Lakeland churches feature in history talk at Broughton
CHURCHES are usually among the oldest and most substantial buildings in Cumbria villages.
The style of their construction reflects the wealth of communities – or their leading landowner – and are often filled with stained glass and memorials to significant local people.
A talk on Lakeland Churches is being presented by Andy Lowe to the Duddon Valley History Group on Wednesday, September 27.
It starts at 7.30pm in the Ruskin Room at Broughton Victory Hall.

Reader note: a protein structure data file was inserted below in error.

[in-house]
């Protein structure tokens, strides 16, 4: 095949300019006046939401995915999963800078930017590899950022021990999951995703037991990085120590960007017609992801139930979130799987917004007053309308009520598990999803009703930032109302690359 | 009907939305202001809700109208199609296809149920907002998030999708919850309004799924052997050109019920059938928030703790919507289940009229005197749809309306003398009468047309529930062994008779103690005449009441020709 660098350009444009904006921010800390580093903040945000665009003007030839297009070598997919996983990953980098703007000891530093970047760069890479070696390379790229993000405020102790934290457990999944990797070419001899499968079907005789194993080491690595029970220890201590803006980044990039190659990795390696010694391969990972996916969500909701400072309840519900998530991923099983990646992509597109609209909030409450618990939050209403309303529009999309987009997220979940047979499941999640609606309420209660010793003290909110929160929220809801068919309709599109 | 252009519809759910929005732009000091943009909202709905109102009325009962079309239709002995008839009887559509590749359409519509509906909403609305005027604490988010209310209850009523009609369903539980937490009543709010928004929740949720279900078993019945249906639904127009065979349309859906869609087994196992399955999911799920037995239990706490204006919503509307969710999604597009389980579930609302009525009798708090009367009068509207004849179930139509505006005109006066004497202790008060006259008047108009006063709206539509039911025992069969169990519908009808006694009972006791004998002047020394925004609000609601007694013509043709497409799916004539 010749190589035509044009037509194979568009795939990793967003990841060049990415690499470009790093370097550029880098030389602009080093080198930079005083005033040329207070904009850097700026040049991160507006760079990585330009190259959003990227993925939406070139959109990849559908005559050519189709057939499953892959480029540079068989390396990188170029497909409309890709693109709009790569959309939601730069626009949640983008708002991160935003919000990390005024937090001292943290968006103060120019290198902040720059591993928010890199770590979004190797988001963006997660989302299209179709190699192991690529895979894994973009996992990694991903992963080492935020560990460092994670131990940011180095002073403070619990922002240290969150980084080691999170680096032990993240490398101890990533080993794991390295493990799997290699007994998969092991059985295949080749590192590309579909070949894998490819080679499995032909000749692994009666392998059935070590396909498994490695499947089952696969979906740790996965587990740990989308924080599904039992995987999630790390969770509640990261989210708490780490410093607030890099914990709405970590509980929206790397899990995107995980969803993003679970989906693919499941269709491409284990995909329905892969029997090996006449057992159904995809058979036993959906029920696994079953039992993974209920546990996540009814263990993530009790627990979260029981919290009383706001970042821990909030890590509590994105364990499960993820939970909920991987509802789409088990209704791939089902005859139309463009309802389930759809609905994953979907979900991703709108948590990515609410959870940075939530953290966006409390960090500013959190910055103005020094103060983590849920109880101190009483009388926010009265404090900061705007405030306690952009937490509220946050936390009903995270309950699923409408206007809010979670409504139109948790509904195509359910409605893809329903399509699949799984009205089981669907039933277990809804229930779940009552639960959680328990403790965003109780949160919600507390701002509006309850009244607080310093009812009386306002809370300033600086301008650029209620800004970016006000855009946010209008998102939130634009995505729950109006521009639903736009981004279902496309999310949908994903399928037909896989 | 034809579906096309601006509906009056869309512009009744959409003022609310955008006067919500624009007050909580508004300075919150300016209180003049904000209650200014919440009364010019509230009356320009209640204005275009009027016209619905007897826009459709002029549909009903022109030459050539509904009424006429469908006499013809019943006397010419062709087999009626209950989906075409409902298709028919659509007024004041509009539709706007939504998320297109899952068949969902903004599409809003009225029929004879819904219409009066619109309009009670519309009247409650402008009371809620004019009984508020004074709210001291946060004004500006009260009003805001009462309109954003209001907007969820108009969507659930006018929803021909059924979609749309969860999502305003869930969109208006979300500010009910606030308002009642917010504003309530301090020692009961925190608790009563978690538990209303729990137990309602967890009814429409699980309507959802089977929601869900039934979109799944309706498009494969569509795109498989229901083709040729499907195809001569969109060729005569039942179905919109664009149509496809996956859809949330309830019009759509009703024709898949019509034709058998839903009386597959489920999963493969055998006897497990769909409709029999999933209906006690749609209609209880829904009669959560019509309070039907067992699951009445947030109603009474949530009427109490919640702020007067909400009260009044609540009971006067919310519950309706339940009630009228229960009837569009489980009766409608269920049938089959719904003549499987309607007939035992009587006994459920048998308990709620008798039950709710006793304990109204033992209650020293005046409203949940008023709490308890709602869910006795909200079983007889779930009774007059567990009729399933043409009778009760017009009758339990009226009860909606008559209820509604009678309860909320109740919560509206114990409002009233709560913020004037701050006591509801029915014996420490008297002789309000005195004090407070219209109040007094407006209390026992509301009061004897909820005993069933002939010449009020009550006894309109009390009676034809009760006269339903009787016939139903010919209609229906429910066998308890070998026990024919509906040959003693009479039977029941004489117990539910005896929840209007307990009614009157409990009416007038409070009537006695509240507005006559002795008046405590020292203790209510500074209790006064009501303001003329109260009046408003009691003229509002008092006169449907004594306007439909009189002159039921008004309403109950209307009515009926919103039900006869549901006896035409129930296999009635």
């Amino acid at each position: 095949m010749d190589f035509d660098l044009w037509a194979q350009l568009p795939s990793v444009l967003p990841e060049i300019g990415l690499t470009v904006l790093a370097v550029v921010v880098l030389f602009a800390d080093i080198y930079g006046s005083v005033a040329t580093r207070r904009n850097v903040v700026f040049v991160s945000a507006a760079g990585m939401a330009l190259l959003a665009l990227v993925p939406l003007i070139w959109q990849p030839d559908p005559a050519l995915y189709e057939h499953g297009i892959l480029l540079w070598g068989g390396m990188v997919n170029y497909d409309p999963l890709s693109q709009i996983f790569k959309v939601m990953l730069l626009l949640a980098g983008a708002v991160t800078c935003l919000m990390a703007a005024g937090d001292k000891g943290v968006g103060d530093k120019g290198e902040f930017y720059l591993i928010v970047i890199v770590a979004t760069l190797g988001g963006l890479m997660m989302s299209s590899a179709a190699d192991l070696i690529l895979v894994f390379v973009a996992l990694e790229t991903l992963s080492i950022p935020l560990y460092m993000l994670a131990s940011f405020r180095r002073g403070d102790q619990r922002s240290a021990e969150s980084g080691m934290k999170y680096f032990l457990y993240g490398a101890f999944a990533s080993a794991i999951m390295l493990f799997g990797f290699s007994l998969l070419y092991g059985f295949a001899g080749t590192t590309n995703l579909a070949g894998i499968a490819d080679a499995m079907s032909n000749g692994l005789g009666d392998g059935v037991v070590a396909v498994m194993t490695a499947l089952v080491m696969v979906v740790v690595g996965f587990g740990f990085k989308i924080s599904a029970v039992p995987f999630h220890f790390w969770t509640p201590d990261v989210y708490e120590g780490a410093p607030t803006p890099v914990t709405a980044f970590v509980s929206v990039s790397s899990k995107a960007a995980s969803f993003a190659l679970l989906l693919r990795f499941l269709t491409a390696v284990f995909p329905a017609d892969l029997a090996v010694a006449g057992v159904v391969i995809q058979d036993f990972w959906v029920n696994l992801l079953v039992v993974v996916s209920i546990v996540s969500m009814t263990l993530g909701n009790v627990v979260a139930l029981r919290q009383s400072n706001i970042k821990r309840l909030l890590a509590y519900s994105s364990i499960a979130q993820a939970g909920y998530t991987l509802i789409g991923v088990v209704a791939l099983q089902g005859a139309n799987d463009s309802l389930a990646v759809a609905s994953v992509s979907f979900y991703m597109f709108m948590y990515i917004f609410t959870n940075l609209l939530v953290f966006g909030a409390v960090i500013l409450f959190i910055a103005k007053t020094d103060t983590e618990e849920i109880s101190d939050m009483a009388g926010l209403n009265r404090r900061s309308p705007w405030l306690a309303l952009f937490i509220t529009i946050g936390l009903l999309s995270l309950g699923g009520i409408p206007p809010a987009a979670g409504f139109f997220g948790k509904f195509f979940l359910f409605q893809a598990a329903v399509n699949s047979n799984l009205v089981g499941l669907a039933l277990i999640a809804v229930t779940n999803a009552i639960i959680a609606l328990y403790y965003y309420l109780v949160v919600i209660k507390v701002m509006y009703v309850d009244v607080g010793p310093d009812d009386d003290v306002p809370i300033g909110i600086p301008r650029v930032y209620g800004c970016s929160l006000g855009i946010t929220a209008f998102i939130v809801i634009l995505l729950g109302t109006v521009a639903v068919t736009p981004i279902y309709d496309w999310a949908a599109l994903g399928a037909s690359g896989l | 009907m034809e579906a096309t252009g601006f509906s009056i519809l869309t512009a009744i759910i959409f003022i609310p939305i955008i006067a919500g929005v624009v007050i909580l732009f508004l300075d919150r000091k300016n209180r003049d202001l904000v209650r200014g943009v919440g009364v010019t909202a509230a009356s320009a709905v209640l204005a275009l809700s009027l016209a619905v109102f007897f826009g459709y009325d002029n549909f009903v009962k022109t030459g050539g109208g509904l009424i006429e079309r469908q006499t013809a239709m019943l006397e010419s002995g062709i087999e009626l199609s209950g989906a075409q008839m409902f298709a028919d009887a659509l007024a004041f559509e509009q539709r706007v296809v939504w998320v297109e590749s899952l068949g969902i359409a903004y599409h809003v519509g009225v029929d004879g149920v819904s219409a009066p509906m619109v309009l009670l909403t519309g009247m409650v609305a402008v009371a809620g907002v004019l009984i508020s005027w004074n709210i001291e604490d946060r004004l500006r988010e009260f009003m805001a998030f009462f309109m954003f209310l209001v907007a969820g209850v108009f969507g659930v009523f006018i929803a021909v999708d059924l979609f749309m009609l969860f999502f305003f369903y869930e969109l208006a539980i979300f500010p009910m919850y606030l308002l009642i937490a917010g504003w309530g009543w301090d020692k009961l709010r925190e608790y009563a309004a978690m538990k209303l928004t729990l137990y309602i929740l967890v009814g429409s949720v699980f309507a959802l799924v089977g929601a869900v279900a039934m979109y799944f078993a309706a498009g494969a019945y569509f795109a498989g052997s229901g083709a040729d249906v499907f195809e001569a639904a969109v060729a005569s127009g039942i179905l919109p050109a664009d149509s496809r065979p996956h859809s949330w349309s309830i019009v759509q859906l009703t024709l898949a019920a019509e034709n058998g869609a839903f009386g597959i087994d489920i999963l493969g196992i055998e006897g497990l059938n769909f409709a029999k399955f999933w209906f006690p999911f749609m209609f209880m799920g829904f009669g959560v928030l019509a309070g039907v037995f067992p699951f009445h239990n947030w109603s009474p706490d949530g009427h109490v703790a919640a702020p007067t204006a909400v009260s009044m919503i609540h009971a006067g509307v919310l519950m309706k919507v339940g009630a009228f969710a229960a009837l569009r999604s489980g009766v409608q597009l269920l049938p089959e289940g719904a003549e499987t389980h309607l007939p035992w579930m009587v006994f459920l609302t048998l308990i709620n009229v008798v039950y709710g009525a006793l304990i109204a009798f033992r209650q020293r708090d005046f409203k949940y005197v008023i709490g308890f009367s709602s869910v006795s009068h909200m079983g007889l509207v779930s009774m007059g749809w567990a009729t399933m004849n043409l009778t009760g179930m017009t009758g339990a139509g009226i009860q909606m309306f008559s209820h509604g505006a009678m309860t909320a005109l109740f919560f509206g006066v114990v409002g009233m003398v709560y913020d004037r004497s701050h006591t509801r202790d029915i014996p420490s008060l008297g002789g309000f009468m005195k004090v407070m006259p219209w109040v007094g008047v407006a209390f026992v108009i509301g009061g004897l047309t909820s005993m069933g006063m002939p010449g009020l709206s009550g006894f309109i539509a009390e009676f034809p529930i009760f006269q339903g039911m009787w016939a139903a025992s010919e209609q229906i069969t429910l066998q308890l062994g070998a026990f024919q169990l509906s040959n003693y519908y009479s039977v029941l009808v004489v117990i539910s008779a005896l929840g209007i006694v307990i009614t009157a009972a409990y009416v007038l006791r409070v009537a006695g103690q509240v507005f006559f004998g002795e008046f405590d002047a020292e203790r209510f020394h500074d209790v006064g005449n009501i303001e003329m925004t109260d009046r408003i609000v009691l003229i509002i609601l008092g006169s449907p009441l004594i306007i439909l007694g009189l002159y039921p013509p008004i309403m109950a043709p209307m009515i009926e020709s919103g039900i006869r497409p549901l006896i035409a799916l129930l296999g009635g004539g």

Our pictures and details today feature a few of the churches in the Cartmel Peninsula.
St John the Bpatist at Flookburgh was consecrated in 1900 and replaced an earlier building on Church Walk.
The new church was built by Victor Cavendish of Holker Hall to designs by Lancaster architectural firm Austen and Paley.
St Paul ’s Church, Grange, was consecrated in 1853 – just two years after a public appeal was launched for funds.
St Anne’s Church at Haverthwaite was built in 1826 as a chapel of ease within the parish of Colton.
It has a church organ built by Wilkinsons of Kendal and memorials to men who have died in battle over the past 200 years.
St Peter’s Church at Finsthwaite was built in 1874 to designs by Austen and Paley an won a national award as Best Mountain Chapel.
It has a clock by the firm Potts of Leeds and the only working set of tubular bells in a Cumbrian church.